Ants in the Nest: A Possible Emerging Pressure on Sea Turtles
By Melissa Mayer
Hatchling sea turtles face huge perils on the journey from nest to sea. They’re also sometimes beset by a tiny one: ants.
In a new study published this month in Environmental Entomology, researchers looked at the interactions between ants and loggerhead sea turtles (Caretta caretta) on Georgia’s barrier islands.
It turns out red imported fire ants (Solenopsis invicta) and 13 species of native ants showed up in loggerhead nests—and nests with ants had lower nest emergence success. This is likely density-dependent and influenced by how close the nests are to dune vegetation, the researchers say. Their new recommendation to maintain a 1-meter buffer between vegetation and relocated sea turtle nests may help bolster hatchlings.
The team worked with the Georgia Sea Turtle Cooperative (GSTC) over two seasons, relying on volunteers to scoop up ants found in or around sea turtle nests they were monitoring or relocating. Then, lead author Charles Braman had the tricky task of identifying all those ants.
“It can definitely be challenging initially,” says Braman, who worked on the study while a student in ecology and entomology at the University of Georgia and is now a research assistant at the Riparian Invasion Research Laboratory at the University of California at Santa Barbara. “A lot of ant IDing is numbers of hairs or length of hairs in specific spots—as with many insects—but once you figure out what your cast of characters should be, and you can narrow it down to the few key traits that you really need to look for, it starts to get much easier.”
Red imported fire ants were the most frequently encountered ants overall. After that were native ants like Dorymyrmex bureni, Forelius pruinosus, and Pheidole morrissi, plus 10 other native species encountered less frequently.
While the team expected to see the fire ants, finding all those native species interacting with sea turtle nests was unexpected. The other surprise was that ant activity didn’t seem to disrupt hatching. It did correlate, however, with lower emergence success, especially in nests close to dune vegetation.
Emergence success means the hatchling is able to get out of the nest on its own. An unsuccessful emergence could point to a mortality event or to a hatchling that needed a boost—for instance, if it got caught up on a plant root and a GSTC worker freed it.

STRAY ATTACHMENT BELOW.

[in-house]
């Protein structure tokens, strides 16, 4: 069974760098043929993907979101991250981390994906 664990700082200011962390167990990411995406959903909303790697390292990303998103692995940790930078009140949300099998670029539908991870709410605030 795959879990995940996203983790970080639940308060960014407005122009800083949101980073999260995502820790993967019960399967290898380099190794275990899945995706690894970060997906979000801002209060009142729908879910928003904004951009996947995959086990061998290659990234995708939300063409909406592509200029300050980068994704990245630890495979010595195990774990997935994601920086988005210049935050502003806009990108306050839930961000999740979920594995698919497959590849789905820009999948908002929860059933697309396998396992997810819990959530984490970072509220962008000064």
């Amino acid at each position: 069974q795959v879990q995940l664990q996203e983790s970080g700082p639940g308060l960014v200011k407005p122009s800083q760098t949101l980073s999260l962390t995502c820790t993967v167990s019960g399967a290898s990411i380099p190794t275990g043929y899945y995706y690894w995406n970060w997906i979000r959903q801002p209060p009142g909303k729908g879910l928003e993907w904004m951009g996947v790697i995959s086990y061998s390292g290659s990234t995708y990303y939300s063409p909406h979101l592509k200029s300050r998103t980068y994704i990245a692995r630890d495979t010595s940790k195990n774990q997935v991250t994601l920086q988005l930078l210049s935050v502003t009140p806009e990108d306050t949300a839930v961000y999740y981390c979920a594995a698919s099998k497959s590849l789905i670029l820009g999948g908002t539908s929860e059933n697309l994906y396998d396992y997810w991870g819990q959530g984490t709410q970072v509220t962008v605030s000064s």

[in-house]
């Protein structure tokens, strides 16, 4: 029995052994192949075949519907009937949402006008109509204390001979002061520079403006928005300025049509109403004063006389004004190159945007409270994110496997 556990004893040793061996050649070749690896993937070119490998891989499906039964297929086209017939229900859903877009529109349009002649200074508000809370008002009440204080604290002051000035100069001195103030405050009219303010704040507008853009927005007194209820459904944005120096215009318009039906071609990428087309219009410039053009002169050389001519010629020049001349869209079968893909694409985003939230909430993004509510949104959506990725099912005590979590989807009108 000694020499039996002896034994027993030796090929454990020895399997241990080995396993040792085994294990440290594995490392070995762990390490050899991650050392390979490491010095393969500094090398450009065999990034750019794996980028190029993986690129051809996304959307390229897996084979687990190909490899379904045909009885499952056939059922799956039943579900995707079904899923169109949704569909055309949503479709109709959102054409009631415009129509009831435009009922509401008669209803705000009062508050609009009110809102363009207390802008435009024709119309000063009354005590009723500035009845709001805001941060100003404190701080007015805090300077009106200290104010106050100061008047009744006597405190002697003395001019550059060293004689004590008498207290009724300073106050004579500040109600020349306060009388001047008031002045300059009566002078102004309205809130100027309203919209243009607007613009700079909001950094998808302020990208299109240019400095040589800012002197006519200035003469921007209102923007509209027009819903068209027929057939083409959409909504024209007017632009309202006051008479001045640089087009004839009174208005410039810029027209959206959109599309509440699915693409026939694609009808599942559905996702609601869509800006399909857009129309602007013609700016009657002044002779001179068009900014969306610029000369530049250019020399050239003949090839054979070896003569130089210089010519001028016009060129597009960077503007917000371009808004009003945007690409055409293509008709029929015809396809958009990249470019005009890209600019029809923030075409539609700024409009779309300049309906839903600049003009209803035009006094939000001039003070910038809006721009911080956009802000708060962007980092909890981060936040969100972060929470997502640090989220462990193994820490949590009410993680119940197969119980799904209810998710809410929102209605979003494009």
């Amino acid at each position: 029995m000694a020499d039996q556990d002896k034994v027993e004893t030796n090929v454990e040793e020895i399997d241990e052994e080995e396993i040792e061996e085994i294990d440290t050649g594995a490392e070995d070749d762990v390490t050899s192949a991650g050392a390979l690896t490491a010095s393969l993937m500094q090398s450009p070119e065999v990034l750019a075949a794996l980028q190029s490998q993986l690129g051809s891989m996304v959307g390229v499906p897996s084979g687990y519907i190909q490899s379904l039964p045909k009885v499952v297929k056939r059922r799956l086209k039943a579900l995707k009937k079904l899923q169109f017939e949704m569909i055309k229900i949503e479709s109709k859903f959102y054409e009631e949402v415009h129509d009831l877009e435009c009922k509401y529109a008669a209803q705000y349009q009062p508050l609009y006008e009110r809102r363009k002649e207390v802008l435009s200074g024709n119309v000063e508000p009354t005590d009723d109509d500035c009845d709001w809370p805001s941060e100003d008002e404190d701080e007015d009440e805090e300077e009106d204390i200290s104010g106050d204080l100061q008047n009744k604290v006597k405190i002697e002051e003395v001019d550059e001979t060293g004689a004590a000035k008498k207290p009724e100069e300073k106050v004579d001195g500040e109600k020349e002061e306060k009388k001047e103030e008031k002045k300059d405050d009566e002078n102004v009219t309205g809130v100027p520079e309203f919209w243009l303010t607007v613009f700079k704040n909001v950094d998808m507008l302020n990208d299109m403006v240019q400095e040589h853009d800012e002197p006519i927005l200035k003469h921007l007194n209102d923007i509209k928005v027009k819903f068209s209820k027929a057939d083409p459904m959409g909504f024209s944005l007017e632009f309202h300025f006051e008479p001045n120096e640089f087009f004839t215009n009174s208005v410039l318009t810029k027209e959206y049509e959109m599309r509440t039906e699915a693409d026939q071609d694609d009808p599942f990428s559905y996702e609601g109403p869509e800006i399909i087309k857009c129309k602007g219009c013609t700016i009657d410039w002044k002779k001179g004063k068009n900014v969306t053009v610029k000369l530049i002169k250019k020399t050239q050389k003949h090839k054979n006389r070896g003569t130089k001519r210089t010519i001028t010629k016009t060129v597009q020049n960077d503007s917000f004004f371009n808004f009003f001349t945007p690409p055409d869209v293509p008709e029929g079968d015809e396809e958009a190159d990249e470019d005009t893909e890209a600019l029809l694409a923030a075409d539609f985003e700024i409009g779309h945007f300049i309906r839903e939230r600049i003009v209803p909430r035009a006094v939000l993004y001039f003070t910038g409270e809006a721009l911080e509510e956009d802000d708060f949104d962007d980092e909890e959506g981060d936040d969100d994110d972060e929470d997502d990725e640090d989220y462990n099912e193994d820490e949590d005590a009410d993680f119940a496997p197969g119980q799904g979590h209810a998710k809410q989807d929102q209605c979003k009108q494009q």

Those roots may be key. Braman says one possible scenario is that ants follow roots into a nest, which is filled with soft sea turtle eggs and fluid to keep them healthy. That’s probably a good water resource for the ants. When the eggs begin to hatch, all that movement could spark territorial behavior in the ants.
The team didn’t tease out the influence of specific species of ants—or whether ants directly affected emergence versus just showing up at nests where hatchlings were struggling. It’s possible tiny scavenging ants pose less of a threat compared with strong-mandibled big-headed ants or fire ants, which Braman describes as a “sting first, ask questions later organism.”
Getting Ahead of the Ants
The team sees this as a rare chance to outpace a potential problem. “We have an opportunity to get ahead of an emerging pressure on these organisms before it becomes a large pressure on them,” says Braman. “Most of our encounters came from islands that had more than 100 sea turtle nests on them … so it benefits us to better understand which species may actually be problematic versus which species are not before it’s a bigger challenge.”
As conservation efforts pay off in more sea turtle nests, this density-dependent scenario in which ants run into sea turtle nests and affect hatchling emergence could become more frequent. Plus, other sea turtles may build riskier nests. “[Loggerheads] have a preference for big, open sand,” says Braman. “It’s likely that, for species that nest further in vegetation, there’s a stronger effect. We have almost a best-case scenario of turtles, and still there is an effect that we observe.”
Based on their data, the researchers recommend leaving a 1-meter buffer zone between dune vegetation and the sea turtle nest when relocating a nest. That’s a better intervention than using ant bait, especially since so many nests host native ants, and baiting could boost fire ants by reducing native ant populations.
For Braman, offering a tangible recommendation to support conservation workers was a high point. “You have a lot of research that just sort of comes in and investigates and then rides off into the sunset,” he says. “So, for all the different projects that put so much of their time and effort into helping us with the study, it’s nice to have a result that hopefully helps them in their work.”
Melissa Mayer is a freelance science writer based in Portland, Oregon. Email: firstname.lastname@example.org.